But I also know what he wants. He wants me to keep swinging. He wants me to watch and wait and take a swing at this curveball life’s thrown. He wants me to hit it and curve toward joy and watch happy and delight and hope round the bases and head toward home.

So, okay, Kev. This one’s for you.

Batter up.

(Quotes from For Love of the Game, Fever Pitch, and Field of Dreams)

Baseball’s in her blood

We settle into our seats with a pretzel and soda. She’s taking it all in, this loud, boisterous baseball stadium with thousands in the crowd and their din of voices. I marvel that she’s doing it, my little sprite who struggles with noise and crowds and squeezy places. But I can see it in her face, in the eyes that are cataloging everything in the last rays of the day’s sun. She’s entranced.

And of course she is. She’s Daddy’s girl, after all.

It’s a cruel trick that I’m the one bringing her to this game instead of her Daddy who loved baseball so much. He was a longtime Yankees fan and when he traveled for work, wherever it was, he always tried to squeeze in some baseball. Even in Iowa, where he sat on the bleachers and gazed at a field of dreams surrounded by cornstalks.

She was about two years old the last time we took her to a game. Then cancer crept in and he grabbed games on the road and we never made it back to the ballpark with her.

Kevin wanted to take her to a ball game, one she’d remember. Then he saw the Yankees were going to be in our neck of the woods for Mother’s Day weekend and, despite the wheelchair and portable oxygen tank, we decided to go see the pinstripes play. We ordered new team shirts and Kevin found some cheap seats in the outfield.

They say life happens while you’re making plans. Well, death happens, too. Less than a month before our trip, Kevin died. I stumbled through the days that followed, numb, directionless, crying constantly. Searching for Kevin. Sifting through papers on our desk, looking for a few words he might have written, needing to hold all the bits of our life that I could find.

I found the tickets that he’d printed off. Now what? Could I take our daughter to this baseball game? On Mother’s Day weekend? Less than a month after his funeral? I had to. It was his Mother’s Day gift to me, he’d wanted us to make a fun family memory. He wanted to share his love of the game with his daughter. Now it’s up to me to share the things her Daddy loved. So, for Kevin, I would go…and hope that I remembered enough of his patient tutoring to fake my way through explaining the infield fly rule.

She bounces with excitement in the seat next to me and laughs at the antics caught on the jumbotron. Her iPod records everything she wants to remember about this game: the number on the back of the seat, her drink resting in the cupholder, a blurry self-portrait of her and her beloved Dora doll. Being here without Kevin feels odd, but I also feel joy nudging grief aside for a moment because who can be sad on a cool May evening at a baseball game with this magical imp who shines more brightly than the stadium lights piercing the dark night?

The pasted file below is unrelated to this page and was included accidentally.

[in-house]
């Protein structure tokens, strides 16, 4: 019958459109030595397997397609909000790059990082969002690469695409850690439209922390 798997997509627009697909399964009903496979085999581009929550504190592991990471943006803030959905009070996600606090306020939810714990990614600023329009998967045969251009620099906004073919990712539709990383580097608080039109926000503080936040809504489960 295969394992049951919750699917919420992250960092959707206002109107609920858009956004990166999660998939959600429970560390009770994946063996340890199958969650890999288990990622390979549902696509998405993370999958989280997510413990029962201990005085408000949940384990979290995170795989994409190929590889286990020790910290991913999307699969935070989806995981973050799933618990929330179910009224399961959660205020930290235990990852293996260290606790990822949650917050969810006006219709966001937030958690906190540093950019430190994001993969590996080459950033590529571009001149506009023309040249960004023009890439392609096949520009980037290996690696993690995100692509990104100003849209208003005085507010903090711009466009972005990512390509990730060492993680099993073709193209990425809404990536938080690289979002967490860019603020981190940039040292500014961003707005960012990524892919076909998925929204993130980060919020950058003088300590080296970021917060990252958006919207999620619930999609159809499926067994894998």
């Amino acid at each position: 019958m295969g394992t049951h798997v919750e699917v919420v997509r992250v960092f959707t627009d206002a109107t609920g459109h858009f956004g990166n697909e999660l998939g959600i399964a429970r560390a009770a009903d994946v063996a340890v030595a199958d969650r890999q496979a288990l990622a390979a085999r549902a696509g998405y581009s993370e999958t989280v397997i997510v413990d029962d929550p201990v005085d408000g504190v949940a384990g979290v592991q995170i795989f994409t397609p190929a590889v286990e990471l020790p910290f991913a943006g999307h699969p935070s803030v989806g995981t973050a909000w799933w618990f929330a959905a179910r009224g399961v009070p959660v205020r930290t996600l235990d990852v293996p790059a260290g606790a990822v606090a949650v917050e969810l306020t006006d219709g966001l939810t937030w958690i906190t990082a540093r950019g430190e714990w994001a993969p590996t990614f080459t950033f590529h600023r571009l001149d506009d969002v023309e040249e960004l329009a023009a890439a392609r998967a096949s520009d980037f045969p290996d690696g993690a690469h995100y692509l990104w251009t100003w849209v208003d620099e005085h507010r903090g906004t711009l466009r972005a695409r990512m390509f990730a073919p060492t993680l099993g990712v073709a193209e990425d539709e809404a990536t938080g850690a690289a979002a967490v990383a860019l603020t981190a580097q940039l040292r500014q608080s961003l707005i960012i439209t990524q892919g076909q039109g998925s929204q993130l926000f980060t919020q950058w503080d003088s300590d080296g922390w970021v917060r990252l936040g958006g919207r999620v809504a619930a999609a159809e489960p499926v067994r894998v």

I’m not the only one bewitched by her guileless charm. The Australian college student sitting behind us falls under her spell when she politely asks for his photo. He thinks she should be in it, too, so he lifts her to his shoulders and I snap the two of them just as a homerun is hit, so up he jumps with the cheering crowd, and her with him, shrieking with joy and her bubbles of giggles float to heaven and I know Kevin laughed.

Watching her drink up the icy Dr. Pepper her Daddy loved and remark, “It tastes like the ballgame, Mama”, I am struck by how very much of her Daddy she embodies. She loves being one with the loud crowd, belting out “Take Me Out to the Ballgame” at the seventh inning stretch. It’s true what she smiles up at me: “I guess baseball’s in my blood.”

It’s not easy, being here without him. I cried, trailing my daughter through this city her Daddy and I loved to explore. But we did what he wanted. We made a fun family memory. Not the way he planned…but still. I should’ve known that the force of his love and God’s love would be enough to get my girl and me through this “first” – a weekend trip without Daddy.

And if I think about it, we weren’t without him. He’s with us everywhere, even at a ballgame, beaming at his Little Bear in her Yankees t-shirt. He surrounds her with love, settles into her memories and, with any luck, whispers the intricacies of the infield fly rule into her ear.

Because he knows me so well…and I’m probably never going to get that rule right.